Warmly,

 

Avalon

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Guest Chedva

Gindratt, one other question that occurs to me as a lawyer - isn't the "school services person" one who is required by law to report abuse to the state authorities? Teachers in most states are, and I would assume that counselors would be too. Maybe planting a bug in her ear that the easiest way to lose a career (and not just a job) is to be convicted of failing to report and failing to protect a child? Just a thought.

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Clara 76

Good point Chedva!

 

Clara 76

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Dave

Yes, in our state ALL school personnel are required by law to report suspected abuse. Failure to do so is a gross misdemeanor. However, I do not know if the laws in other states are written to include such a broad spectrum of people working with children.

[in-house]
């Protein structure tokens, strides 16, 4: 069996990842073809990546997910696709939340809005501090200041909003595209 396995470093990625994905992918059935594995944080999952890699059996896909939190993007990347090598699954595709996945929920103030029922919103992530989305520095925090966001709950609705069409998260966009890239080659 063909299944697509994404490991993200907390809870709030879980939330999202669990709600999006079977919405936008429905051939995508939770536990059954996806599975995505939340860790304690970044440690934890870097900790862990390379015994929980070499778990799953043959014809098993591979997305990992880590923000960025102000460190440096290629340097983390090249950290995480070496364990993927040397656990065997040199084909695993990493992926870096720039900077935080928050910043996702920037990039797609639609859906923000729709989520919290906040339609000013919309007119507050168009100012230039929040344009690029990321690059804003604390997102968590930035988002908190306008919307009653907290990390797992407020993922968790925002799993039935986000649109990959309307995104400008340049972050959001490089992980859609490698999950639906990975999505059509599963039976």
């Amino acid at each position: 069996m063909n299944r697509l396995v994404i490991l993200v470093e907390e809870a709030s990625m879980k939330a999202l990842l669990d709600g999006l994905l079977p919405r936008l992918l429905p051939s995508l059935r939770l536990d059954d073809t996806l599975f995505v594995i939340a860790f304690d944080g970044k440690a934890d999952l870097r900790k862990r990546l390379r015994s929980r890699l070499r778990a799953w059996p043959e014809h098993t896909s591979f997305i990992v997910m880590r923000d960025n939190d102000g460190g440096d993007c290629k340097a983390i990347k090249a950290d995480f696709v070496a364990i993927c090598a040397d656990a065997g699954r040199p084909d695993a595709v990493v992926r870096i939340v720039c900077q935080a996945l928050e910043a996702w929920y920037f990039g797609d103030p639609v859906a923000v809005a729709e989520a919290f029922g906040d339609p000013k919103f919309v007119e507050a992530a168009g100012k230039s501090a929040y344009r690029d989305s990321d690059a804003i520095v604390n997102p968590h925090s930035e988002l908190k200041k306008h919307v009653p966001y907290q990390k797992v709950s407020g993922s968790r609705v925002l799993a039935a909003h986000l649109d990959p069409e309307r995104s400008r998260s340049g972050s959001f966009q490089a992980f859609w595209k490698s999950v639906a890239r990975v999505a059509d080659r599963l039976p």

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Muck Luck

In California public employees are mandated to report or non reporter can be fined $1,000. and/or 6 months in jail. I would recommend you documenting as much as possible-time, date, place, persons present, etc. for later reference if need be. Reports can be anonymous so maybe that would take it out of your hands if it was reported in that way.

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danceintheblood

I have tears in my eyes after reading parts of this thread. Being told to "go home and kill yourself"? Girls carving the word 'fat' into their beautiful bodies?

 

These children don't deserve this abuse, which will assuredly create life-long problems for many and lead many talented young ones to give up their dreams. This sort of behaviour is completely unacceptable in any situation at all.

 

Gindratt, I have no advice better than that which has been given, but your family has my true sympathies. I can't imagine how terrible this experience must be for you. Is there any way at all that your daughter can complete her studies elsewhere?

 

I hope that after your daughter leaves this 'school', you will complain to the authorities loud and clear to protect other children from suffering the same fate.

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mylildancer